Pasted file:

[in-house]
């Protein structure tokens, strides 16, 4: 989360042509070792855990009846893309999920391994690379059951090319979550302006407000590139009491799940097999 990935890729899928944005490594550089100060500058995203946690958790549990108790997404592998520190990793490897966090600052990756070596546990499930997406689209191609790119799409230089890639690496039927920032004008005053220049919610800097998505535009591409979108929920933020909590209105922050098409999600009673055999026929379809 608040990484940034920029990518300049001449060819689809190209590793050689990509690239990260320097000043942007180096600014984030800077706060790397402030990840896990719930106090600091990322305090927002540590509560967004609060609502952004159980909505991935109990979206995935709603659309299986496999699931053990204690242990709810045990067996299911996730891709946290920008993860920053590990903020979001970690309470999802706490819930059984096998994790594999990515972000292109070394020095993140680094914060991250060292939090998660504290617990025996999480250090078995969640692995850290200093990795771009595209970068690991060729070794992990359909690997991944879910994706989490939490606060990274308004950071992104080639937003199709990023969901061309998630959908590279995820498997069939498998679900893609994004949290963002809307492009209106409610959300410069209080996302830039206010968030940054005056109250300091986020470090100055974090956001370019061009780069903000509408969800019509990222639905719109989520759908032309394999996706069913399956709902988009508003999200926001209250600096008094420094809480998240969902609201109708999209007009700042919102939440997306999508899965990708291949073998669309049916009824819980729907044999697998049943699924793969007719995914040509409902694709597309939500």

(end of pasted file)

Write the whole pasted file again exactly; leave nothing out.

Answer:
[in-house]
């Protein structure tokens, strides 16, 4: 989360042509070792855990009846893309999920391994690379059951090319979550302006407000590139009491799940097999 990935890729899928944005490594550089100060500058995203946690958790549990108790997404592998520190990793490897966090600052990756070596546990499930997406689209191609790119799409230089890639690496039927920032004008005053220049919610800097998505535009591409979108929920933020909590209105922050098409999600009673055999026929379809 608040990484940034920029990518300049001449060819689809190209590793050689990509690239990260320097000043942007180096600014984030800077706060790397402030990840896990719930106090600091990322305090927002540590509560967004609060609502952004159980909505991935109990979206995935709603659309299986496999699931053990204690242990709810045990067996299911996730891709946290920008993860920053590990903020979001970690309470999802706490819930059984096998994790594999990515972000292109070394020095993140680094914060991250060292939090998660504290617990025996999480250090078995969640692995850290200093990795771009595209970068690991060729070794992990359909690997991944879910994706989490939490606060990274308004950071992104080639937003199709990023969901061309998630959908590279995820498997069939498998679900893609994004949290963002809307492009209106409610959300410069209080996302830039206010968030940054005056109250300091986020470090100055974090956001370019061009780069903000509408969800019509990222639905719109989520759908032309394999996706069913399956709902988009508003999200926001209250600096008094420094809480998240969902609201109708999209007009700042919102939440997306999508899965990708291949073998669309049916009824819980729907044999697998049943699924793969007719995914040509409902694709597309939500």